As I mentioned earlier, Mom, Cynthia and I give money to Heifer International every year. Heifer is an organization that gives animals to people in different parts of the world who need them to survive.

Both of these community service projects are examples of the highest form of giving, according to the Jewish scholar, Maimonides, who lived in the 12th century. He said that there are eight ways of giving, and there is a hierarchy among them. The one at the top is helping someone become self- sufficient so that they are no longer poor. Building a school and giving to Heifer are ways to do that. When you build a school, people can become educated and therefore have a greater change of getting well-paying jobs. As for giving animals, after the animal is donated it continues to produce milk, eggs, and babies that can be sold, so the family has a steady income from it.

Another community service experience that I had was on Christmas Day 2006. Mom, Cynthia and I went to volunteer at Goddard-Riverside, which is an organization on the Upper West Side that gives people without a lot of money a place to come and have Thanksgiving and Christmas meals. I liked going around and serving people their food. They all seemed very happy and satisfied with their meal, and they were nice to me.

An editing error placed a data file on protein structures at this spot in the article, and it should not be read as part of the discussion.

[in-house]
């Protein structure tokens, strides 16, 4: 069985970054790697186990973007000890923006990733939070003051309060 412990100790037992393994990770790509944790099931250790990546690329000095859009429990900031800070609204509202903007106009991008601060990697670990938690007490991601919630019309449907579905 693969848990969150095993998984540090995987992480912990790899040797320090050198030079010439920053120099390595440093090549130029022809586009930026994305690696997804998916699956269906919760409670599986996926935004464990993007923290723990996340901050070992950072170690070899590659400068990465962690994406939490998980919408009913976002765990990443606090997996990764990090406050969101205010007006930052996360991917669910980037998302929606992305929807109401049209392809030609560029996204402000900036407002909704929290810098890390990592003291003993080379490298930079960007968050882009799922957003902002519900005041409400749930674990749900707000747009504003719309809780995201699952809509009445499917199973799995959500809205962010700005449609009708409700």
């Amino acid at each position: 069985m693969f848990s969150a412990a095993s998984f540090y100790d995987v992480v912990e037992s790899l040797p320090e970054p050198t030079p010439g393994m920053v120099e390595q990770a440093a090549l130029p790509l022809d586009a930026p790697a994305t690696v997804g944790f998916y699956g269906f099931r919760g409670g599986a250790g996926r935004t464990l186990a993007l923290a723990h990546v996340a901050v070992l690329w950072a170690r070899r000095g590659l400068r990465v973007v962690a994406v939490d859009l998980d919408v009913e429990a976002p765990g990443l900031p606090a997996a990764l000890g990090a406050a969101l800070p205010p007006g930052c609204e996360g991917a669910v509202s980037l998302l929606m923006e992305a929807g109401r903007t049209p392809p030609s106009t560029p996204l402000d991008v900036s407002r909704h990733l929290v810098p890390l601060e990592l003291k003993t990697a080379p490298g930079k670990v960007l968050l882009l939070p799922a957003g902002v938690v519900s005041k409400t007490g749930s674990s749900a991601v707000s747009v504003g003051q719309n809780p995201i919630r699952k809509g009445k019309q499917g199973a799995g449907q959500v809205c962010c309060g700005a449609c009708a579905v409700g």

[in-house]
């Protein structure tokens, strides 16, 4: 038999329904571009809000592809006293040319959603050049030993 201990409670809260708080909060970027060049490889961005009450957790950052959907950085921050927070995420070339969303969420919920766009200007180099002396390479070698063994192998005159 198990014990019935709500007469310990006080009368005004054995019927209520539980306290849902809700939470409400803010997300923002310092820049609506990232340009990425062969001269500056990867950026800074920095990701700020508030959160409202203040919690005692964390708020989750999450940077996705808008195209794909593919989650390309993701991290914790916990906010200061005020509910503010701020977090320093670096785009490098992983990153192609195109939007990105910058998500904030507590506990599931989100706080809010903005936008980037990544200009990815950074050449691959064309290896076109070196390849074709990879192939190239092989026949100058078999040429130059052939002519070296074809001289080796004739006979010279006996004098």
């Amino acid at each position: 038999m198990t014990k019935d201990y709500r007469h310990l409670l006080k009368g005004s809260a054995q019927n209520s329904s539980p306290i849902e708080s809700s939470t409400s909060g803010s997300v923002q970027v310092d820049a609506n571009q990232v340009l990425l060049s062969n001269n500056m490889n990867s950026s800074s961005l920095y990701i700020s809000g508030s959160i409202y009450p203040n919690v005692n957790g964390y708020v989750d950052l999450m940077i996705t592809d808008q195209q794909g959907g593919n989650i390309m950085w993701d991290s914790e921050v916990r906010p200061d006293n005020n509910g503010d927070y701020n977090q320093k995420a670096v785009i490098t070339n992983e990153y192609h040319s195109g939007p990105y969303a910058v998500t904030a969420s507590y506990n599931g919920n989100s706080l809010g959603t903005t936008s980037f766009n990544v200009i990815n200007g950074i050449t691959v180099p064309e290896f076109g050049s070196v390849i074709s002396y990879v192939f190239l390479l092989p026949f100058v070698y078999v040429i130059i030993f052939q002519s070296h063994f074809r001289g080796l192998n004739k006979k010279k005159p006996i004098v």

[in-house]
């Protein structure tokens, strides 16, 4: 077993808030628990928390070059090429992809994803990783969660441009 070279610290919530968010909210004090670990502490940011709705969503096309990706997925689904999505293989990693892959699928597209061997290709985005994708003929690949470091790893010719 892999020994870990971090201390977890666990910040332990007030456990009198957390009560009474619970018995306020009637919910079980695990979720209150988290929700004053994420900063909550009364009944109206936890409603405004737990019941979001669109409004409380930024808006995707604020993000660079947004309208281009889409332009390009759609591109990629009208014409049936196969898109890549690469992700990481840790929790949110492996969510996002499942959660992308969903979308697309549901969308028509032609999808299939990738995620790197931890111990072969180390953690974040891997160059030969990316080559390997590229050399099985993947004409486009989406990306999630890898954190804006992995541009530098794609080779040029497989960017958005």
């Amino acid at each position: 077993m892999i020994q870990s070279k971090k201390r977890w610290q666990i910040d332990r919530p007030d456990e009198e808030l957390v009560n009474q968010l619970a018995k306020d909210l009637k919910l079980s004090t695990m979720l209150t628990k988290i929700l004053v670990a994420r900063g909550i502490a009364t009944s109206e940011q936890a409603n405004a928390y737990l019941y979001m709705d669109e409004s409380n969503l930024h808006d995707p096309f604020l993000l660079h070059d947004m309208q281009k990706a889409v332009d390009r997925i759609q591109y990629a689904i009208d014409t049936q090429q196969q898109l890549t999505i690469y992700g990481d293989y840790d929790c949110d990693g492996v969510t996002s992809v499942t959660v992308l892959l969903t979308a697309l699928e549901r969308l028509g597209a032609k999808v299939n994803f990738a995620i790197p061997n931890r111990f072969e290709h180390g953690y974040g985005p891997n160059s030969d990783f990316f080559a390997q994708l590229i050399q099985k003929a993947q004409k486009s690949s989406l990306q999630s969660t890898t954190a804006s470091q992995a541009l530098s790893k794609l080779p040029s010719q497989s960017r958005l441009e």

I also did a community service project through the 92nd Street Y called “Sports on the Go”. The program involved going to a public school, Beacon Elementary on 96th Street and 3rd Avenue, to play after school sports with the kids. I participated in Sports on the Go for two hours, once a week for 8 weeks during the spring of 2006. I wanted to do something that involved sports because I like sports. Sports on the Go is a community service because it gives the kids in an under-funded school a chance to play sports with their friends and with people they can look up to. Otherwise they would not have an after-school sports program. For the first hour, we would play with the 2nd and 3rd graders, and for the next hour, we would play with 4th and 5th graders. Since I was in 6th grade, some of the kids were almost as old as I was. Also the other volunteers were all older than me.

Even though I liked helping the kids, there were things about Sports on the Go that I didn’t like so much. I was very shy and quiet, and saw some of the older volunteers behave negatively. Some of them made fun of the little kids behind their back. They also made remarks about not liking having to do volunteer work, and they just talked to the other volunteers, and did not interact with the kids much The adults supervising the program also did not seem that enthusiastic.